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Author: Scott Ginn

One of the defenses that Read & React coaches sometimes struggle against is a sagging man to man. And, it makes sense. If you don't have shooters, a defense can interfere with all the cutting and penetration of the Read & React by playing off and protecting the paint. But, as I'm sure you've already guessed, there are solutions. These came from coaches like you in the forum and have been used in real games in real situations. Thanks to Mat11, Rob K, rpt, Rick, and rgriffin921 for the ideas. Pin & Skip: A Pin & Skip sends a message to the defense, "if you want to sag, then you will have to navigate a screening situation. Help and sag if you want, but your defensive life will be much more difficult". But, you don't have to shoot on the skip pass. You don't even have to score on that action. It's designed to move the defense out of their comfortable little box and hopefully open up some seams that can be exploited by other actions. A skip pass recipient can drive immediately against the close out, feed the post and make one of four post cuts, make a perimeter pass and cut, Power Dribble, Reverse Dribble, or Skip the pass back across if another Pin Screen has been set. Try the Pin & Skip, force the defense to navigate screens, and look to score with the next action. Of course, if you have the shooters, knocking down the 3 is the simplest option.

Let me tell you something that you already know: each one of your players is different. Each has a unique set of skills, a unique capacity for learning, a unique hype number, and of course, a unique personality. But, are you treating them that way? Please read as deeply into that question as possible, but for the purposes of this blog, I'm going to focus on what that means for you as a Read & React coach. Players can be taught layers according to their own abilities. That means you can have some players using Layers 1-6, some using 1-10, and some using 1-20 (or even, 1-6, 10, 14, and 15). As long as the foundation layers have been covered, those with fewer layers will not hinder the impact of those with more. Let's put this in a practical perspective. There are two types of Post Slides: Basic (layer 5) and Advanced (layer 16). There are also two ways to fill out after a player has cut: simply fill out (layer 1) or backscreen out (layer 10). You can train one post player to only react with a Basic Post Slide and train another to react with the Advanced Post Slide based on their skill, ability, understanding, etc. (That's your job to figure out.) And, the same is true with filling out and backscreening. Maybe a handful of players can't (or won't backscreen) - that's ok.

There's a lot of great stuff going on in the forums… too much really to leave it alone, just sitting there. So, I've decided to post a forum inspired post every day for the next 5 days (there's plenty more good stuff than that, but I thought I'd start there). Today is day 1, inspired by this forum thread and VMI04, MJL23, Blue, Rick, and TJ. So, when you're putting in the Read & React for the first time, how do you promote buy in from your players? Well, in developing a strategy, the first question you need to ask yourself is what sold you on the system? There was obviously a reason that you ordered the DVDs, watched the footage, and decided that this would be your offense. Can you tweak the benefits that sold you into language that your players will respond to?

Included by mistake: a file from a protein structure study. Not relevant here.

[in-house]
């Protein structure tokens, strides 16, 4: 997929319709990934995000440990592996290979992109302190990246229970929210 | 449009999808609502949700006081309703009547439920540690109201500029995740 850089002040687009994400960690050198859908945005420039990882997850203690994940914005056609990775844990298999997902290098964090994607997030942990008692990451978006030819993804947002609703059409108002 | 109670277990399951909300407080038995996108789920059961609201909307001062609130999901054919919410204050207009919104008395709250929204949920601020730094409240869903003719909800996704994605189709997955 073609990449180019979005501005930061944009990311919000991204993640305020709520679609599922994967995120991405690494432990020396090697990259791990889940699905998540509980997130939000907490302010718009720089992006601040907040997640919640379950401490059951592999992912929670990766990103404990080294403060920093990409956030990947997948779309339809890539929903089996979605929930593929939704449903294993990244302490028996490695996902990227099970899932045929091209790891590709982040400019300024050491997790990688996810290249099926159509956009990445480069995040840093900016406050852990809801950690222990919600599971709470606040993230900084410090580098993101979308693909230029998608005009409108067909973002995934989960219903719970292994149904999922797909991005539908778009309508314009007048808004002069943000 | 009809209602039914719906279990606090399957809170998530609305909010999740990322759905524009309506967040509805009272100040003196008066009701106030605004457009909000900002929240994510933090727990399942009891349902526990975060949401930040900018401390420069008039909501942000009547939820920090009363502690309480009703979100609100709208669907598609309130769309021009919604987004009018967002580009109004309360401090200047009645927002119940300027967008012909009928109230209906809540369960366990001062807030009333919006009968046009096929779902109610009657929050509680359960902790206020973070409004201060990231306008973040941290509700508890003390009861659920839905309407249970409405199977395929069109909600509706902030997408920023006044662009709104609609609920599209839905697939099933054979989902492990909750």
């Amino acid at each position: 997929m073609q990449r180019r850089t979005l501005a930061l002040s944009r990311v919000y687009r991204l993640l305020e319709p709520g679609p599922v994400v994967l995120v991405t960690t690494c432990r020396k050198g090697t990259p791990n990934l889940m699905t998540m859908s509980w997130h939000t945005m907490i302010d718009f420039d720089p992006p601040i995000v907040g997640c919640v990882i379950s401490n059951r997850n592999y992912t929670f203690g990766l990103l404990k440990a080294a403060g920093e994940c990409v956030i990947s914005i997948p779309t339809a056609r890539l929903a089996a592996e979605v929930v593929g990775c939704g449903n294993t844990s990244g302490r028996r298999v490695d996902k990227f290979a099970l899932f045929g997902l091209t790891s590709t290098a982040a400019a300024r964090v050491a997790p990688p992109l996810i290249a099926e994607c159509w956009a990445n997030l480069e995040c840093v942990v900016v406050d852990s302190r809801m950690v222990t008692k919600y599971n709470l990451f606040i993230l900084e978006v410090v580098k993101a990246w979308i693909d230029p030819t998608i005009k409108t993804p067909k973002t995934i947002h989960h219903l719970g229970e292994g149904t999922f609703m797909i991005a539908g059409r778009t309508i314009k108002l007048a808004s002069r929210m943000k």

There are two types of Read & React coaches. Those that run it like a traditional offense and those that get it. So, this is a bit of an introduction to a coach and a program that you'll see more of right here in the future. Well, actually, you've seen Coach Garcia (Uie) and his team demonstrate some zone tweaks, but we're just getting started. See, Uie gets it. And, by "it", I mean a lot - the meaning of the word coach, the spirit of the R&R, and how to impact the lives of youth basketball players. So, we were sent this article about him and his program and thought it would be good to share it. It's about more than the fact that his travel teams have gone 126-6 over the past three years. It's about how the change that he and his coaches are making to the game at the youth level (with the Read & React) is achievable... and transferrable. That's what we are trying to do with Uie - take his insight and give him a megaphone. By the way, right now, Uie is transitioning to the AAU season with the Connecticut Spirit so you'll also get to see some stuff from the AAU circuit. We're excited because we know it will be helpful. Thanks to South Windsor for the article:

Perhaps one the most important times for a coach is the weeks immediately following the season. During this time you get the chance to look at what worked and what didn't, locate successes and failures, analyze all of it and make a rough plan for...

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